A common telomeric gene silencing assay is affected by nucleotide metabolism.

TitleA common telomeric gene silencing assay is affected by nucleotide metabolism.
Publication TypeJournal Article
Year of Publication2011
AuthorsRossmann MP, Luo W, Tsaponina O, Chabes A, Stillman B
JournalMol Cell
Volume42
Issue1
Pagination127-36
Date Published2011 Apr 08
ISSN1097-4164
KeywordsAntigens, Nuclear, Chromosomal Position Effects, Genes, Fungal, Gene Silencing, Histone-Lysine N-Methyltransferase, Models, Genetic, Mutation, Nuclear Proteins, Orotic Acid, Proliferating Cell Nuclear Antigen, Ribonucleotide Reductases, Saccharomyces cerevisiae, Saccharomyces cerevisiae Proteins, Telomere
Abstract

<p>Telomere-associated position-effect variegation (TPEV) in budding yeast has been used as a model for understanding epigenetic inheritance and gene silencing. A widely used assay to identify mutants with improper TPEV employs the URA3 gene at the telomere of chromosome VII-L that can be counterselected with 5-fluoroorotic acid (5-FOA). 5-FOA resistance has been inferred to represent lack of transcription of URA3 and therefore to represent heterochromatin-induced gene silencing. For two genes implicated in telomere silencing, POL30 and DOT1, we show that the URA3 telomere reporter assay does not reflect their role in heterochromatin formation. Rather, an imbalance in ribonucleotide reductase (RNR), which is induced by 5-FOA, and the specific promoter of URA3 fused to ADH4 at telomere VII-L are jointly responsible for the variegated phenotype. We conclude that metabolic changes caused by the drug employed and certain mutants being studied are incompatible with the use of certain prototrophic markers for TPEV.</p>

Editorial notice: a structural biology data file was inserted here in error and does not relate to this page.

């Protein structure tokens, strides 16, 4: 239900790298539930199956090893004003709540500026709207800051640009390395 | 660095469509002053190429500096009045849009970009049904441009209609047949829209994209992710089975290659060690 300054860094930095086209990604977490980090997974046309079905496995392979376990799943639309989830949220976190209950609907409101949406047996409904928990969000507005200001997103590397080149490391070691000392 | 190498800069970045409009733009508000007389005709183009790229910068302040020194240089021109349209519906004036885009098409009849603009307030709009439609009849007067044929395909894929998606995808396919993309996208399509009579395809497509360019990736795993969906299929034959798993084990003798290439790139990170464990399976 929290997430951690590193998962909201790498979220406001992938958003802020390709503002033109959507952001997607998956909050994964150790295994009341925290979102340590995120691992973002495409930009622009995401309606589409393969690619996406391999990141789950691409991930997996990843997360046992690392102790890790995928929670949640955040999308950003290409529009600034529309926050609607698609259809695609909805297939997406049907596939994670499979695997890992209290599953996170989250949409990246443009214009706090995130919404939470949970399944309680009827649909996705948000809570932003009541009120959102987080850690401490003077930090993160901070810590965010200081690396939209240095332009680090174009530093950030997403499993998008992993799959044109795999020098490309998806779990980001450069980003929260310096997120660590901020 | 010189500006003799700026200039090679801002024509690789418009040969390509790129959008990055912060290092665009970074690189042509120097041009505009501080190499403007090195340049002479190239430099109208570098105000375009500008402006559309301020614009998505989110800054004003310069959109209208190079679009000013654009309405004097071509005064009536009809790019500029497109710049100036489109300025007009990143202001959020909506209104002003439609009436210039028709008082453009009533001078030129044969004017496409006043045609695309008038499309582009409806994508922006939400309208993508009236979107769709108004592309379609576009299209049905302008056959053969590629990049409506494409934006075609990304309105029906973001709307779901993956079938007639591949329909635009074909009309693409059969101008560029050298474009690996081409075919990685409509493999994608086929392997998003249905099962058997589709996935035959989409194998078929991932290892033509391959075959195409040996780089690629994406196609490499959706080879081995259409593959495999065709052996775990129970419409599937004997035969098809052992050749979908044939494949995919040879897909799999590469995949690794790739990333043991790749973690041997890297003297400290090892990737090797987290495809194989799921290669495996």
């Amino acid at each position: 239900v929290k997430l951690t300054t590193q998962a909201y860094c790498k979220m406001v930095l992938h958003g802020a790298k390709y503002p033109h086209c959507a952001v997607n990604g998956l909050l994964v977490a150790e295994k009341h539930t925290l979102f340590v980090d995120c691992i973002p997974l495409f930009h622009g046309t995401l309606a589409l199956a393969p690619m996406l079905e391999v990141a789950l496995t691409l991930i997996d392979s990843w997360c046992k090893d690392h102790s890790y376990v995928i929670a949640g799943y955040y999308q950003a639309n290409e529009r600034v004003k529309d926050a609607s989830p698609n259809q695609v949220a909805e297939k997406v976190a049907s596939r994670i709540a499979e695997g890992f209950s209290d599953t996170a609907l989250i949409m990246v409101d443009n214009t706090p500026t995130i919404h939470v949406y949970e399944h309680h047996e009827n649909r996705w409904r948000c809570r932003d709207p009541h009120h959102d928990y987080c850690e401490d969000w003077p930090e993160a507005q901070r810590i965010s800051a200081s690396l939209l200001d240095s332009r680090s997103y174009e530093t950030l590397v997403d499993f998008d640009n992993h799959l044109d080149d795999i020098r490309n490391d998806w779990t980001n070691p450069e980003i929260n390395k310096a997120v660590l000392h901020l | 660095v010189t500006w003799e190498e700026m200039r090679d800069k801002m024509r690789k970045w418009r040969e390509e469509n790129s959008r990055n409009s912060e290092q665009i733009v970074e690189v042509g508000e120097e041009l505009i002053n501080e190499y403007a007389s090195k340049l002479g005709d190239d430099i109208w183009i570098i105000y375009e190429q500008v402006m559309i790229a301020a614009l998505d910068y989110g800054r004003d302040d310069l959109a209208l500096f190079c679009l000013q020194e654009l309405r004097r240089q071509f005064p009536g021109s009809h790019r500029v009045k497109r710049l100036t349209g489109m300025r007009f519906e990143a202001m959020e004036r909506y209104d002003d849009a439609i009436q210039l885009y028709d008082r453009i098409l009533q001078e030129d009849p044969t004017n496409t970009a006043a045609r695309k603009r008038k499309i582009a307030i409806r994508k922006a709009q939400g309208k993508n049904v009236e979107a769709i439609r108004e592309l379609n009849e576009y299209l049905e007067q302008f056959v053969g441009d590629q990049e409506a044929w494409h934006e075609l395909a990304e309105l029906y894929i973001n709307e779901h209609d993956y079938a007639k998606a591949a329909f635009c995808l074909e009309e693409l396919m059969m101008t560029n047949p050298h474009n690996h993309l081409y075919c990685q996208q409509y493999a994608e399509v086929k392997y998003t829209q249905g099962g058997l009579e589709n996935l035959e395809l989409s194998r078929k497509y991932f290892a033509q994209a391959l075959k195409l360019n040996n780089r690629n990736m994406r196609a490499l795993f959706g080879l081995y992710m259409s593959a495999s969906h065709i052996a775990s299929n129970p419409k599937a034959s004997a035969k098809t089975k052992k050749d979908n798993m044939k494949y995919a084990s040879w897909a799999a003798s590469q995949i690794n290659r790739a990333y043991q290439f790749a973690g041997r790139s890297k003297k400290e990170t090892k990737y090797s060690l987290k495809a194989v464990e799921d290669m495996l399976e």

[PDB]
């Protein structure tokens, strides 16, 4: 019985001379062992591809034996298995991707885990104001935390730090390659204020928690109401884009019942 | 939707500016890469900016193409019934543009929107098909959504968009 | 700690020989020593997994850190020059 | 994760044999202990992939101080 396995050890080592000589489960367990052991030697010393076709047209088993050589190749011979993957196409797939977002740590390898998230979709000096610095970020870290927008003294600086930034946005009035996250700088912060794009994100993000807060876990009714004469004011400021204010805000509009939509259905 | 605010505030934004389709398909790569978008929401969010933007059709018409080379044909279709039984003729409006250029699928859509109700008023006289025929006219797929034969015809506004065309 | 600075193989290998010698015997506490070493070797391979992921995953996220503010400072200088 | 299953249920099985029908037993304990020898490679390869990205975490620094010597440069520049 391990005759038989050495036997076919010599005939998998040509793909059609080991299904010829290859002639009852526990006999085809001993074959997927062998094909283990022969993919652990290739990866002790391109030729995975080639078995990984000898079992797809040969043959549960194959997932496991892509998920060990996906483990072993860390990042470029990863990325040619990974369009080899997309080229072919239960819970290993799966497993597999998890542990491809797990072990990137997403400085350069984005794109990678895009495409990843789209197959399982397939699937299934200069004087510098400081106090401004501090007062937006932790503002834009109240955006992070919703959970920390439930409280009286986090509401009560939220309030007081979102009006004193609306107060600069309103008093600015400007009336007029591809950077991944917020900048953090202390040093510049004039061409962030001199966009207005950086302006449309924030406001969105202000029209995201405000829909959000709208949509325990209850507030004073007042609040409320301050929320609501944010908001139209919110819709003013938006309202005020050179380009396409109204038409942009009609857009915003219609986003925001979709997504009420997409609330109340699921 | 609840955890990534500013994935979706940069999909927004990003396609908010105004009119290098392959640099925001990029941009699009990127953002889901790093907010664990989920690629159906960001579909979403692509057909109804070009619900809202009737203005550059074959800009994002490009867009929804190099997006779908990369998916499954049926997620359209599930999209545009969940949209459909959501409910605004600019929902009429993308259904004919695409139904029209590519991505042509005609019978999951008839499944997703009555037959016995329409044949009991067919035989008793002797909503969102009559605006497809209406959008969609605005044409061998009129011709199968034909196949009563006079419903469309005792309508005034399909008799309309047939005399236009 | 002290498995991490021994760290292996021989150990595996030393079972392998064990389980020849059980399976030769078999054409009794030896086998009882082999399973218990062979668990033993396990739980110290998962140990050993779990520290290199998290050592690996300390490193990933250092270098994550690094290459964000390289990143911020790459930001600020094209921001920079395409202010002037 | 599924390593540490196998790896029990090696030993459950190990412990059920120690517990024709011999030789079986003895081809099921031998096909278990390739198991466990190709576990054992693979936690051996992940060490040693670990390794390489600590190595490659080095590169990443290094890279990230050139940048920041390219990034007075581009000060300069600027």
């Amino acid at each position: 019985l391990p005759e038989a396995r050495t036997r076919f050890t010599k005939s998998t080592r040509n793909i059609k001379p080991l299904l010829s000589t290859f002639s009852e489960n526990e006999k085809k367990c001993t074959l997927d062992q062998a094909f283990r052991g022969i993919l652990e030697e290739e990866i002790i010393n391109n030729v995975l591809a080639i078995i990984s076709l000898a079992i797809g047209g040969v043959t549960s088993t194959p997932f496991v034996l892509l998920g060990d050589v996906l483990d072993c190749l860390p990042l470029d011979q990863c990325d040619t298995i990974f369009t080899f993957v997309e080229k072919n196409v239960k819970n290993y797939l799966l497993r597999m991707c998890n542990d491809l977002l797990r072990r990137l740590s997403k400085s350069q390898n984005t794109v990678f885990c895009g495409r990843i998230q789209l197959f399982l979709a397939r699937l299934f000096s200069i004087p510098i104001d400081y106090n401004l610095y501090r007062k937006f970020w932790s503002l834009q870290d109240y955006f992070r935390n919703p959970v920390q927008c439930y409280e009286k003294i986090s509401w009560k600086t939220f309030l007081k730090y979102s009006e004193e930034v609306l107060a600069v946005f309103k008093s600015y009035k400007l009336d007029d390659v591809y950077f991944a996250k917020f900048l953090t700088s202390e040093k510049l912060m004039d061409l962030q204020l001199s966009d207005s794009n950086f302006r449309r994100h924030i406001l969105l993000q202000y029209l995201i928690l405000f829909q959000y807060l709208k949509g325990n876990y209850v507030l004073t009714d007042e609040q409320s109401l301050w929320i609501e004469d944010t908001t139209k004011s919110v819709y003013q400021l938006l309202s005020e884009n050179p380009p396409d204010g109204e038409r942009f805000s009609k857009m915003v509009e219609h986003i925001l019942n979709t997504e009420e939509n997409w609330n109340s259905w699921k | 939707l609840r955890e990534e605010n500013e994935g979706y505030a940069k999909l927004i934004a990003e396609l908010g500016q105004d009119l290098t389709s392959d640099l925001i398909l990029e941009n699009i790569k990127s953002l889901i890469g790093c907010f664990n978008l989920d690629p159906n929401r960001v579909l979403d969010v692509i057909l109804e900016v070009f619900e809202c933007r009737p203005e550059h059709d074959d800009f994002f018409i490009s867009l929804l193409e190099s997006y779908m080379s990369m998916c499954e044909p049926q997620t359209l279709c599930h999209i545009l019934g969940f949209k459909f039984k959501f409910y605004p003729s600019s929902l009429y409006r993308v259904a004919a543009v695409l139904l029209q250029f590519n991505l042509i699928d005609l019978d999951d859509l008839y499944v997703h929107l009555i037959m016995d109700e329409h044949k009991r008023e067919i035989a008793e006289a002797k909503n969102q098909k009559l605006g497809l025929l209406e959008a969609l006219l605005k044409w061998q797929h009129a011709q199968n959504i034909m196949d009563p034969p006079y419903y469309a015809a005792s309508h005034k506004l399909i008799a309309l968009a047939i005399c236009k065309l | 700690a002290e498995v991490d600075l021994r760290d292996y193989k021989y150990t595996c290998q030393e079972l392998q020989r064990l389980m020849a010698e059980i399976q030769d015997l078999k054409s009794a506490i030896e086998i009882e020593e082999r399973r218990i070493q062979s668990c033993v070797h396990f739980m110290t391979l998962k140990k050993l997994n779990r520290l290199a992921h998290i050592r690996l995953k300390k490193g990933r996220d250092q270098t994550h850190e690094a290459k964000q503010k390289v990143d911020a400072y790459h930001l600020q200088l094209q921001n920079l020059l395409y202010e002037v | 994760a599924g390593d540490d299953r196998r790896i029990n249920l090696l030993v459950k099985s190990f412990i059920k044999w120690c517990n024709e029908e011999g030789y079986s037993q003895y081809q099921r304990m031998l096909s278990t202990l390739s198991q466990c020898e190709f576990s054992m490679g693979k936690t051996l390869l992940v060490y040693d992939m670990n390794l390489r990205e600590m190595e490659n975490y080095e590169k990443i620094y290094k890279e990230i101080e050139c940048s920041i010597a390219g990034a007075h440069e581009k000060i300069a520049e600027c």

DOI10.1016/j.molcel.2011.03.007
Alternate JournalMol. Cell
PubMed ID21474074
PubMed Central IDPMC3086572
Grant ListCA13106 / CA / NCI NIH HHS / United States
R01 GM045436-20 / GM / NIGMS NIH HHS / United States
P01 CA013106 / CA / NCI NIH HHS / United States
GM45436 / GM / NIGMS NIH HHS / United States
R01 GM045436 / GM / NIGMS NIH HHS / United States
P01 CA013106-40 / CA / NCI NIH HHS / United States